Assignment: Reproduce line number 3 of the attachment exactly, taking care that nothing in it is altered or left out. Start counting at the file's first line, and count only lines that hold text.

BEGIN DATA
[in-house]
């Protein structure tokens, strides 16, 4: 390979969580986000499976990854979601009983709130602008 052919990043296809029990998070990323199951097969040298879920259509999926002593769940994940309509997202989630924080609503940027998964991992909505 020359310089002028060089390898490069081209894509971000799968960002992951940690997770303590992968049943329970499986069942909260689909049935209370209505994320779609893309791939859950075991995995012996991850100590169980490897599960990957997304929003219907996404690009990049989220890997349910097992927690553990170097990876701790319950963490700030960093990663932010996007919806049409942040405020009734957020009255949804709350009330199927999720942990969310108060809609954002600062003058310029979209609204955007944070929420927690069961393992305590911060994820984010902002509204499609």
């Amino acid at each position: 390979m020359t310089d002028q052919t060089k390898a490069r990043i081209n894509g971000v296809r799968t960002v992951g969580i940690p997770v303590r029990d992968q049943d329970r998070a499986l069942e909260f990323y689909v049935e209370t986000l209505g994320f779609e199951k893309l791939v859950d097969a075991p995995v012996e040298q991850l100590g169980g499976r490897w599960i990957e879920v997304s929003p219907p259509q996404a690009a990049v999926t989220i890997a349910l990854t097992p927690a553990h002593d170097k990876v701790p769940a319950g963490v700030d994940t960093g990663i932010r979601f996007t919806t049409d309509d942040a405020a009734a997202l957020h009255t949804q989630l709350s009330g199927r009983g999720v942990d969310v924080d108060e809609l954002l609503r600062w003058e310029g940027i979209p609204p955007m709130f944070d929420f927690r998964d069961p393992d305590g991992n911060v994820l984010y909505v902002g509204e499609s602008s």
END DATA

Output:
């Amino acid at each position: 390979m020359t310089d002028q052919t060089k390898a490069r990043i081209n894509g971000v296809r799968t960002v992951g969580i940690p997770v303590r029990d992968q049943d329970r998070a499986l069942e909260f990323y689909v049935e209370t986000l209505g994320f779609e199951k893309l791939v859950d097969a075991p995995v012996e040298q991850l100590g169980g499976r490897w599960i990957e879920v997304s929003p219907p259509q996404a690009a990049v999926t989220i890997a349910l990854t097992p927690a553990h002593d170097k990876v701790p769940a319950g963490v700030d994940t960093g990663i932010r979601f996007t919806t049409d309509d942040a405020a009734a997202l957020h009255t949804q989630l709350s009330g199927r009983g999720v942990d969310v924080d108060e809609l954002l609503r600062w003058e310029g940027i979209p609204p955007m709130f944070d929420f927690r998964d069961p393992d305590g991992n911060v994820l984010y909505v902002g509204e499609s602008s």